A government decision to divert part of its aid budget to covering the costs of asylum seekers risks undermining aid effectiveness and casts doubts on previous commitments to increase the aid budget, according to Development Policy Centre Director Professor Stephen Howes.
Howes says a plan to divert $375 million from the aid budget to pay for food and housing for asylum seekers represents a significant cut to AusAID’s budget. Speaking to Waleed Aly on ABC Radio National’s RN Drive show, he said the decision would introduce unnecessary uncertainty into the aid system.
“Aid is a very difficult business. To give effective aid, you need long-term commitments, and for that you need predictable funding.
“This decision has really derailed the goal of funding predictability,” he said.
He added that it was unclear what might be cut in order to finance the commitment.
“No one knows exactly what the government is cutting, but it’s almost a 10 per cent cut to AusAID’s budget. So it’s a very serious cut. You can’t simply eliminate the humanitarian budget, for example – if there are disasters, we have to respond.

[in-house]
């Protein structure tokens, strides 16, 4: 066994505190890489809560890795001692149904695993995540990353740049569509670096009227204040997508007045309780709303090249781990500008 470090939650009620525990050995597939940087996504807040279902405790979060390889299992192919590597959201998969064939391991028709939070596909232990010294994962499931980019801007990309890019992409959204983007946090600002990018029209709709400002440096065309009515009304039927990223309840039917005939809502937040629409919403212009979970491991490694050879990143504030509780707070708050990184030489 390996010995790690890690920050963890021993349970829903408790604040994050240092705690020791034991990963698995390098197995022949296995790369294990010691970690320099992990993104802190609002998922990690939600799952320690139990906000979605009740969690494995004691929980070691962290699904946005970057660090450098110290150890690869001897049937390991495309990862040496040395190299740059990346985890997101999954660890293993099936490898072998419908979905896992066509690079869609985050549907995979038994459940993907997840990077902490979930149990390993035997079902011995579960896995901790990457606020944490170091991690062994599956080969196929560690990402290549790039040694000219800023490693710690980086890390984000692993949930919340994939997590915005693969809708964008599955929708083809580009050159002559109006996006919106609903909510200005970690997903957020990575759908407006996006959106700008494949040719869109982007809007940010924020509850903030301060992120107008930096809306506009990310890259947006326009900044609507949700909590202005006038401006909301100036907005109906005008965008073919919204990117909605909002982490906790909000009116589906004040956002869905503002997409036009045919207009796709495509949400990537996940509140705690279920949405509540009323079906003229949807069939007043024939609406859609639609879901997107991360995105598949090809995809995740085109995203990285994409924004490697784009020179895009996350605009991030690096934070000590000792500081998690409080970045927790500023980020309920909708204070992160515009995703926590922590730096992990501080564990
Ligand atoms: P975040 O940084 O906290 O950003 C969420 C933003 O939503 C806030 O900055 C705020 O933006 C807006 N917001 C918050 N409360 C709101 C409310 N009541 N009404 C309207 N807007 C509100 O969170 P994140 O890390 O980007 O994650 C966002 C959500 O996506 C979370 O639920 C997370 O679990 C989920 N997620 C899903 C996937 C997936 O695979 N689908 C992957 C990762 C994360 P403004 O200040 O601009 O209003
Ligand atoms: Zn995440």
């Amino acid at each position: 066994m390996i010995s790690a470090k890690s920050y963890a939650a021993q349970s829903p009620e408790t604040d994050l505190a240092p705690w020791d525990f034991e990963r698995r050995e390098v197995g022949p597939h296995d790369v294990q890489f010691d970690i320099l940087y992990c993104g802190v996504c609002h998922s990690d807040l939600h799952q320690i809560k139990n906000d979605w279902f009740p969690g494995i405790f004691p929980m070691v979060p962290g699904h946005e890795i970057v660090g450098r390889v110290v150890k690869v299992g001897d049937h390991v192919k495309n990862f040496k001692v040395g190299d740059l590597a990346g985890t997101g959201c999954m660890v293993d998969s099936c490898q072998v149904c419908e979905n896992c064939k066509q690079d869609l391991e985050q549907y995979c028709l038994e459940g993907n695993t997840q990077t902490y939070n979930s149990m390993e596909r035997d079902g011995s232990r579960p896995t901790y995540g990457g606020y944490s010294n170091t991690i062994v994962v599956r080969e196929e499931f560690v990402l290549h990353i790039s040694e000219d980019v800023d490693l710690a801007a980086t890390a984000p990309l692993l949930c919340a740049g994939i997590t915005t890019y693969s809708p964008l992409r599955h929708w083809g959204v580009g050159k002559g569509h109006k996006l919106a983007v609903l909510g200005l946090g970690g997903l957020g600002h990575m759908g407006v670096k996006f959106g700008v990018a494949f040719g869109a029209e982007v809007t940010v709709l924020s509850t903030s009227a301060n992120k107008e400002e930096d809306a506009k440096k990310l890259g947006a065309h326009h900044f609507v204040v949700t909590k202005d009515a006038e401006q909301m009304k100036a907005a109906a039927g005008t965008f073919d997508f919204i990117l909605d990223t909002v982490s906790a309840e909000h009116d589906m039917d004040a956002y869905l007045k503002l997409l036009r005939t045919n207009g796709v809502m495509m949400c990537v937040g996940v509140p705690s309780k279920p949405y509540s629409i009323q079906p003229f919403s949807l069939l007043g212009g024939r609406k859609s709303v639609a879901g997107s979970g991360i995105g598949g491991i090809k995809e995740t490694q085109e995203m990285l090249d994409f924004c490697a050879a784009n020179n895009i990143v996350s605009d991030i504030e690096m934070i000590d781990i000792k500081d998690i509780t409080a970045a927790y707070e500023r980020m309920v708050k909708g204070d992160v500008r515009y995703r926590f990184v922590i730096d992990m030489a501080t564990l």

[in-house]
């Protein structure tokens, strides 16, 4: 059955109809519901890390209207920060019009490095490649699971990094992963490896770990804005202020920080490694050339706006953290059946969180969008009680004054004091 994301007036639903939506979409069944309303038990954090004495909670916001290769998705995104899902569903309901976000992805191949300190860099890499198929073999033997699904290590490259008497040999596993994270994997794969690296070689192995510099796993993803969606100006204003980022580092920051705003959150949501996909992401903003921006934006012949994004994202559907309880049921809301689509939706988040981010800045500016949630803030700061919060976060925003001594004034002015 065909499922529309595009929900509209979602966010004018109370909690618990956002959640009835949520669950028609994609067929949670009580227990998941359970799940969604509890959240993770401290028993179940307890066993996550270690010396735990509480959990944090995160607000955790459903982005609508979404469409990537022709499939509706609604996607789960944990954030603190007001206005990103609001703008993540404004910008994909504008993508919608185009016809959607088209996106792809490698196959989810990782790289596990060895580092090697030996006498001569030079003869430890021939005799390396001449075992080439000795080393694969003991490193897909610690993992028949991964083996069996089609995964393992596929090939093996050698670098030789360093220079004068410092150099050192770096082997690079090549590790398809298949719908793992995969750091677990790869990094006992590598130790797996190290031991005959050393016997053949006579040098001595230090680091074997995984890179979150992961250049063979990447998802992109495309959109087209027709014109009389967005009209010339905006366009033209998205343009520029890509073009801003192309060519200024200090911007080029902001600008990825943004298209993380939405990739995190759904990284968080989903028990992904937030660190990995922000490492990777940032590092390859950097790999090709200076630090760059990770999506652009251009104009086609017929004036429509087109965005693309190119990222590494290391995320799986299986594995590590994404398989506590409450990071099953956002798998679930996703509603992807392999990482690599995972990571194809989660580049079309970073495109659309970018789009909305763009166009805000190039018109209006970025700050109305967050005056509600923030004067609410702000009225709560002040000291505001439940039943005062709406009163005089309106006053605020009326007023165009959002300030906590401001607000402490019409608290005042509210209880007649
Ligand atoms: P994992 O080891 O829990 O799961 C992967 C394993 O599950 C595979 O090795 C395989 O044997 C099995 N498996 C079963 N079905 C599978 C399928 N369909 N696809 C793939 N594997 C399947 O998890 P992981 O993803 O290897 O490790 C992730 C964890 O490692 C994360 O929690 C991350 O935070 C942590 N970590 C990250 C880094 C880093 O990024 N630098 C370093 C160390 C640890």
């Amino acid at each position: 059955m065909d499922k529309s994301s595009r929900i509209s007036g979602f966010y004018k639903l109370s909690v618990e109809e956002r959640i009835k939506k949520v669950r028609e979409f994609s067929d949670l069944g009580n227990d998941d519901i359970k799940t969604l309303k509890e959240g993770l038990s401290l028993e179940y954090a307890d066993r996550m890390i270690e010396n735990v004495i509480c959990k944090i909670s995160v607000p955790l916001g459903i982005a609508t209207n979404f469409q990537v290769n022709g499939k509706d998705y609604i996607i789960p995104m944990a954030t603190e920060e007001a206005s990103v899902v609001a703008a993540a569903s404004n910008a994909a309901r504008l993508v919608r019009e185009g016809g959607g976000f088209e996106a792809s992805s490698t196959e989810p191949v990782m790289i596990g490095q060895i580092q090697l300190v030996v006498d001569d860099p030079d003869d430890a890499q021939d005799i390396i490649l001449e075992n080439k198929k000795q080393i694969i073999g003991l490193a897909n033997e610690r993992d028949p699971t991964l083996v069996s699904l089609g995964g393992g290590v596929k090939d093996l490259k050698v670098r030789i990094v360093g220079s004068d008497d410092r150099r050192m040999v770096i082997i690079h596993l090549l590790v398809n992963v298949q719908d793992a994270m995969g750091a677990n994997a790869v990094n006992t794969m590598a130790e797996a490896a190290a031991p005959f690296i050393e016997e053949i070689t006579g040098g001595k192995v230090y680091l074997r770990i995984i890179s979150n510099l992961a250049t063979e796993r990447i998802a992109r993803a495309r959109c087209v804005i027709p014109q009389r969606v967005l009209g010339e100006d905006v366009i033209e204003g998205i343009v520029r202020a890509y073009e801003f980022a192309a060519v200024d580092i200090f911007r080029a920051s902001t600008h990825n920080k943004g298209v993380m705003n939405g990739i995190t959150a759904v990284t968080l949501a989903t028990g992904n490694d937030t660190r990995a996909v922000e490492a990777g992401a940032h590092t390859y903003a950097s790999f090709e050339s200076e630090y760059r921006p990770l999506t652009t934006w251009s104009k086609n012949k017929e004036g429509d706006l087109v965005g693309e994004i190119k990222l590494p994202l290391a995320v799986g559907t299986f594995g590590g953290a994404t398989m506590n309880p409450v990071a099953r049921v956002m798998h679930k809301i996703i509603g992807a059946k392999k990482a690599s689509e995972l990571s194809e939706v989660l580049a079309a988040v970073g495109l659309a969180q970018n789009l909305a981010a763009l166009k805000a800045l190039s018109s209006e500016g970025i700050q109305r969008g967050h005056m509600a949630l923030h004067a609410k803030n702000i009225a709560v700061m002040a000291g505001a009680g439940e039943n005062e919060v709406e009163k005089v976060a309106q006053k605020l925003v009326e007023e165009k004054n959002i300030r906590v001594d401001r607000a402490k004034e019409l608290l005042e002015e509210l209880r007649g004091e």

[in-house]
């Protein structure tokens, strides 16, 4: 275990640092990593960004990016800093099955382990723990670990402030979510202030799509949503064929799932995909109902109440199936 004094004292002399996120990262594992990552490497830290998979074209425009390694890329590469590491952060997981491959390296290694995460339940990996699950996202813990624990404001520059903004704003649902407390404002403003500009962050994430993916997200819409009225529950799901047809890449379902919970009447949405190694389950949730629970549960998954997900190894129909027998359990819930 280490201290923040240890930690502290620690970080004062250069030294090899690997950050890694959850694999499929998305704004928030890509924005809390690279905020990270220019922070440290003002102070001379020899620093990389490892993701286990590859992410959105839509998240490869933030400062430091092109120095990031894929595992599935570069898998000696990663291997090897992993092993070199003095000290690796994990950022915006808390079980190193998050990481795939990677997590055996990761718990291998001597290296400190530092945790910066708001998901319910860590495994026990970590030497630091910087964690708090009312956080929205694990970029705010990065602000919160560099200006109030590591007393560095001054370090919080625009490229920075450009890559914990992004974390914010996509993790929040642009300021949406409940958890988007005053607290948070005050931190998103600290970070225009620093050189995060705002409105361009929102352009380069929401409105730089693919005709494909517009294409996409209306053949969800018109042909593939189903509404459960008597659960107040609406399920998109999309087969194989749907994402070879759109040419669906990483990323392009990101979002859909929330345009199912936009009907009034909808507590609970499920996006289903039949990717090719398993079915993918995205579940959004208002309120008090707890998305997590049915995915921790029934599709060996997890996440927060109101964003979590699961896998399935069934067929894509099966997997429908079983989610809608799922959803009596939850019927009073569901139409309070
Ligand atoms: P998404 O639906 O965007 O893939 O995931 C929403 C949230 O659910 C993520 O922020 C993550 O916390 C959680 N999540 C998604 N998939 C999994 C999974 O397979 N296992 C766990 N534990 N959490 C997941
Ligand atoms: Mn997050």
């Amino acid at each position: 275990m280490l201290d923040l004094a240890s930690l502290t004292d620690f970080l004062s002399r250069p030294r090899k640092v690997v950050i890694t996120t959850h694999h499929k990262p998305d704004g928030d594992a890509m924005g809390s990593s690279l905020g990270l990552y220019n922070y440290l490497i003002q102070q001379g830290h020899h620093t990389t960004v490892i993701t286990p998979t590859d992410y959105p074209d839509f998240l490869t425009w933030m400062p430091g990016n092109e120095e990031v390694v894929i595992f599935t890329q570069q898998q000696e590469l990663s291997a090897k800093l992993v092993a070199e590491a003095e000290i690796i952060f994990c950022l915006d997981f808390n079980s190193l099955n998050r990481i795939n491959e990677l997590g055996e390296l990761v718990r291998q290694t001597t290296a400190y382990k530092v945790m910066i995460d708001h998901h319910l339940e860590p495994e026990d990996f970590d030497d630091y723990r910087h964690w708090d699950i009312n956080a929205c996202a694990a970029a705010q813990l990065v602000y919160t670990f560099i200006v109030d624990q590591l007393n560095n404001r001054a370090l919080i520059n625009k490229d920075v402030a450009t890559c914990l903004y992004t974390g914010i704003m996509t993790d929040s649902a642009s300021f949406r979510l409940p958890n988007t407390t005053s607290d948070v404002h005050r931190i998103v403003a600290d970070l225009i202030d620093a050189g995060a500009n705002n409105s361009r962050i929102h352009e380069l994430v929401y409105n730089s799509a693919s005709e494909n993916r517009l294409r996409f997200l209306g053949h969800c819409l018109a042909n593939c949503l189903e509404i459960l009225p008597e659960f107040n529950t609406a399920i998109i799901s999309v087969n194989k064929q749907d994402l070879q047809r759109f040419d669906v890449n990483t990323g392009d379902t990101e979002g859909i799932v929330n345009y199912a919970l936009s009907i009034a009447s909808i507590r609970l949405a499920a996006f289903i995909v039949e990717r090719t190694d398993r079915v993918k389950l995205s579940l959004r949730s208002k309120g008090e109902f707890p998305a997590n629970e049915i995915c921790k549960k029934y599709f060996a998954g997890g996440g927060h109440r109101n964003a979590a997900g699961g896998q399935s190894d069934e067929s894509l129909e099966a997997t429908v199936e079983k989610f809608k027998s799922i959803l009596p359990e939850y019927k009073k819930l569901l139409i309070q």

“So there’s a lot of uncertainty around the aid budget and that lack of clarity and unpredictability – I think that’s going to really challenge us on the aid effectiveness front. That’s the real price we’re going to pay for this decision.”
Professor Howes said that on the simple issue of eligibility – whether asylum seekers could legitimately count as part of the aid budget – the government was within its rights to use aid money in this way.
“On the narrow issue of eligibility for this sort of expenditure as aid, I think that’s not where you’d find fault with the government decision. But I’d still be critical of it for reasons other than eligibility.
“I think it’s bad for the aid program, both in terms of our scaling up on the aid program, and in terms of aid effectiveness.
“They could have said ‘here’s $375 million of support for asylum seekers. We’re going to count that as aid and add that on top of the budget, so our aid budget is actually going to go up’.
“Instead, what the government’s done is said ‘we’re going to take this $375 million as aid, and we’re going to ask AusAID to cut its expenditure by an equivalent amount’. That sends a pretty poor signal, I think, about the government’s commitment to increase aid over time.”
You can listen to the full interview here.
Professor Stephen Howes has written about this issue on Dev Policy Blog – read the post here.